Seniors lack financial literacy (Slovak Spectator)

Portál The Slovak Spectator cituje dňa 15.12.2014 Radovana Ďuranu.

Seniors lack financial literacy (Slovak Spectator)

SLOVAKS do not excel at financial literacy generally, but seniors and pensioners are particularly vulnerable.

As a consequence, they may lose their savings or even property after making one bad financial decision; there are no easy solutions how to increase financial literacy of this group.

“Seniors spent most of their active lives in the [communist] regime, where basic economic relations often did not work,” Richard Ďurana, director of the Institute of Economic and Social Studies (INESS), told The Slovak Spectator. “This is manifested not only in low [financial] literacy, but also in nostalgia for the former regime.”

Jozef Rakús from the Association of Pensioners in Slovakia (JDS) agrees that pensioners in Slovakia are not sufficiently financially literate, with a lack of understanding making people susceptible to losing their savings as well as movable and non-movable assets. He also faults misleading information and advertisements from loan providers.

“Especially, but not only, people from socially weaker groups fail to properly read offers by various providers of loans,” Rakús told The Slovak Spectator. “They are not able to correctly calculate the interest rate, which is cleverly disguised by providers in the footnote written in small print.”

Bratislava’s Old Town municipal office confirms that in many cases, bad decisions by pensioners have exceptional impacts on their personal finances.

“According to our information, seniors are often not able to distinguish a proper offer from the offers of peddlers and swindlers, fail to check facts and read documents upon signing and also lack assertiveness,” Dorota Kráková from the Old Town office told The Slovak Spectator.

Seniors using electronic banking

Still, some seniors are shifting with the times, using bank cards as well as internet banking.
“The concept that the senior goes one time per month into a bank’s office, withdraws his or her whole pension in cash and then spends it is not true any more,” Sberbank spokeswoman Ľubomíra Chmelová told The Slovak Spectator. “Of course, there are still a portion of pensioners who do not have a bank account; but those who have launched one, are becoming more active.”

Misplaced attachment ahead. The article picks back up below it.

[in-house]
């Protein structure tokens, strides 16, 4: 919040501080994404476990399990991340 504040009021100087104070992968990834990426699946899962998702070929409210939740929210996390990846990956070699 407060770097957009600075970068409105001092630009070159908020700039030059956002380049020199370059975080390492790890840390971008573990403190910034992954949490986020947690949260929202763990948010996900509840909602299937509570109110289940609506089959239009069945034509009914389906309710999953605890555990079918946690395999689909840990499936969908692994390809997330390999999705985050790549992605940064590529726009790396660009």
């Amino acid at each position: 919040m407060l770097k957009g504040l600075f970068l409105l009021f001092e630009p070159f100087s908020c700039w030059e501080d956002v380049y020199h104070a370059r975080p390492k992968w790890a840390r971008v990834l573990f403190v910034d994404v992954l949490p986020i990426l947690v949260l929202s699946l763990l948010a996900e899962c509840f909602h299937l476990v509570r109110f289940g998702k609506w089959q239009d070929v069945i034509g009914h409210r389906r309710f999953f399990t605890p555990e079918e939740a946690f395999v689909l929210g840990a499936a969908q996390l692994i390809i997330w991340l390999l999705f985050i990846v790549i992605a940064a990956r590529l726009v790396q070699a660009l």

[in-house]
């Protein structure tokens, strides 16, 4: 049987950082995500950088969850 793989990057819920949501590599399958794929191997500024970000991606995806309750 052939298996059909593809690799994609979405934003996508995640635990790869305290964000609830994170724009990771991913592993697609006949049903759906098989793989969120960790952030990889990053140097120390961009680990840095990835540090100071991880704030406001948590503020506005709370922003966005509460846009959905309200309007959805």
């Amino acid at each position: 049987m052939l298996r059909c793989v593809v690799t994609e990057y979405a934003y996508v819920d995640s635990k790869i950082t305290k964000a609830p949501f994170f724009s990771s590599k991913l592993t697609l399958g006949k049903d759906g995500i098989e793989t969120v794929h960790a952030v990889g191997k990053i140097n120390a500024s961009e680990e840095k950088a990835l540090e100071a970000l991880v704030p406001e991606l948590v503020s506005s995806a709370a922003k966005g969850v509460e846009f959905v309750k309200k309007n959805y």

Sberbank analysed a sample of over 9,500 of its clients over 60 years of age between January and September of this year, finding out that more than one third have activated electronic banking and make online payments every month, 11 percent communicate with the bank by email, while paying by bank card in a store is the most common transaction.

The analysis shows that as senior citizens age, they take part in fewer banking activities.
“The youngest seniors, between 60 and 64 years old, are the most active,” said Chmelová, adding that they carry out as many as 11 transactions per month. People over 80 average just six transactions.

VÚB bank also confirms a positive trend with more and more seniors opening accounts and making transactions online. At VÚB they report a more than 8-percent increase in the number of accounts for seniors.

“In general seniors are conservative, as the bank book is for many of them the only known and used bank product,” VÚB spokeswoman Alena Walterová told The Slovak Spectator. “On the other hand, the number of seniors using bank cards or managing their finances via internet banking is increasing.”

Walterová pointed out that in terms of the usage of payment cards an average pensioner carries out more transactions over one month than the average young person. The difference is that while the young frequently pay by card directly, seniors mainly use it for withdrawing money from ATMs.

But while banks offer special packages of services and products to seniors, their activities to improve financial literacy are primarily focused on the young generation. According to Ďurana of INESS, there is no easy way to improve financial literacy for seniors; moreover, 90 percent of incomes for pensioners come from pensions.

“Deceiving and misleading should be punished, but seniors have to get out from under their naiveté and disinterest in information on their own or with the help of the relatives,” Ďurana said.

The JDS wants the issue of financial literacy to be addressed more comprehensively. According to Rakús, they want banks to take more of a lead in improving financial literacy for seniors within the Programme of Active Ageing 2014-2020 that was approved by the government.

Financial literacy courses for seniors

Municipalities and other organisations provide courses for seniors, during which they can learn or improve their knowledge on how to handle their money. For example, Bratislava’s Old Town municipality is organising University of the Third Age within which there are also lectures about financial literacy. The local library organises interactive lectures linked with a discussion and sample cases for seniors, according to Kráková.

The Partners Foundation has organised, in cooperation the University of the Third Age in Žilina, a two-semester course of financial literacy for seniors. Apart from the basics of financial literacy, the series of lectures also addressed financial markets and how they function.

“Financial literacy is not only about a set of financial knowledge but also the ability to effectively manage funds and provide for themselves and their families during their lives,” Juraj Juras, general director of Partners Group SK and the administrator of the Partners foundation, told the Hospodárske Noviny daily. “Enough information and the ability to translate them into the right financial decisions is a prerequisite for prosperity and financial stability.”

Patrícia Krutáková, Katarína Palečková

The Slovak Spectator, 15.12.2014

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